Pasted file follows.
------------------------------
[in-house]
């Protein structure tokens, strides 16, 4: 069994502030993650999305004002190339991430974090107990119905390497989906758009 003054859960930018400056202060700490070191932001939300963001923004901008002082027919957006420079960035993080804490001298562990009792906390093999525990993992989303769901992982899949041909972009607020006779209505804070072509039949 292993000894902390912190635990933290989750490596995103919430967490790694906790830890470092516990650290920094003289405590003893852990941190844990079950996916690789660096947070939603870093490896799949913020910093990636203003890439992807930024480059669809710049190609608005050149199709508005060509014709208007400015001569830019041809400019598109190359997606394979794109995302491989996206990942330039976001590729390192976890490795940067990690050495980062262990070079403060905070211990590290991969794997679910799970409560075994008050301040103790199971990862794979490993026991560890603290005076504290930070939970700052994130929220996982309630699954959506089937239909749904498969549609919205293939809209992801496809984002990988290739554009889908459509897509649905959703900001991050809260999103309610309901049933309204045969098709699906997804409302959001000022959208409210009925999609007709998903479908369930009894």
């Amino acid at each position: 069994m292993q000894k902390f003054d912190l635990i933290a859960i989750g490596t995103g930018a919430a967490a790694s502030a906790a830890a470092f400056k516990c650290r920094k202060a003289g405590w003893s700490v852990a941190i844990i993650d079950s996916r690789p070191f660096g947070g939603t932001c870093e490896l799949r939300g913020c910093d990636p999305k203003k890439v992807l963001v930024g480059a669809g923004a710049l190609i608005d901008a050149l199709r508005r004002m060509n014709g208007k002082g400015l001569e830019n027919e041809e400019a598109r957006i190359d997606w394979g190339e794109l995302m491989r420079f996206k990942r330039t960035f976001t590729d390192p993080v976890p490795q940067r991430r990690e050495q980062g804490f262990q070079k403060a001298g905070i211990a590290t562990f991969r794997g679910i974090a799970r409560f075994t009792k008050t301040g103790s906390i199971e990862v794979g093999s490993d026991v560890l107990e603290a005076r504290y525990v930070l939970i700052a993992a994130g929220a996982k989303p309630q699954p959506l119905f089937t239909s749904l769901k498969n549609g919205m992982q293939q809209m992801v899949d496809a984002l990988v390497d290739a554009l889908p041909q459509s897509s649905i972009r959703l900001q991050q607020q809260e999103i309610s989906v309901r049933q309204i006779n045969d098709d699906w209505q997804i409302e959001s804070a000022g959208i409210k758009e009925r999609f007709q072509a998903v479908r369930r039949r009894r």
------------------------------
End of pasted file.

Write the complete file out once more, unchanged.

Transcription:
[in-house]
């Protein structure tokens, strides 16, 4: 069994502030993650999305004002190339991430974090107990119905390497989906758009 003054859960930018400056202060700490070191932001939300963001923004901008002082027919957006420079960035993080804490001298562990009792906390093999525990993992989303769901992982899949041909972009607020006779209505804070072509039949 292993000894902390912190635990933290989750490596995103919430967490790694906790830890470092516990650290920094003289405590003893852990941190844990079950996916690789660096947070939603870093490896799949913020910093990636203003890439992807930024480059669809710049190609608005050149199709508005060509014709208007400015001569830019041809400019598109190359997606394979794109995302491989996206990942330039976001590729390192976890490795940067990690050495980062262990070079403060905070211990590290991969794997679910799970409560075994008050301040103790199971990862794979490993026991560890603290005076504290930070939970700052994130929220996982309630699954959506089937239909749904498969549609919205293939809209992801496809984002990988290739554009889908459509897509649905959703900001991050809260999103309610309901049933309204045969098709699906997804409302959001000022959208409210009925999609007709998903479908369930009894």
């Amino acid at each position: 069994m292993q000894k902390f003054d912190l635990i933290a859960i989750g490596t995103g930018a919430a967490a790694s502030a906790a830890a470092f400056k516990c650290r920094k202060a003289g405590w003893s700490v852990a941190i844990i993650d079950s996916r690789p070191f660096g947070g939603t932001c870093e490896l799949r939300g913020c910093d990636p999305k203003k890439v992807l963001v930024g480059a669809g923004a710049l190609i608005d901008a050149l199709r508005r004002m060509n014709g208007k002082g400015l001569e830019n027919e041809e400019a598109r957006i190359d997606w394979g190339e794109l995302m491989r420079f996206k990942r330039t960035f976001t590729d390192p993080v976890p490795q940067r991430r990690e050495q980062g804490f262990q070079k403060a001298g905070i211990a590290t562990f991969r794997g679910i974090a799970r409560f075994t009792k008050t301040g103790s906390i199971e990862v794979g093999s490993d026991v560890l107990e603290a005076r504290y525990v930070l939970i700052a993992a994130g929220a996982k989303p309630q699954p959506l119905f089937t239909s749904l769901k498969n549609g919205m992982q293939q809209m992801v899949d496809a984002l990988v390497d290739a554009l889908p041909q459509s897509s649905i972009r959703l900001q991050q607020q809260e999103i309610s989906v309901r049933q309204i006779n045969d098709d699906w209505q997804i409302e959001s804070a000022g959208i409210k758009e009925r999609f007709q072509a998903v479908r369930r039949r009894r």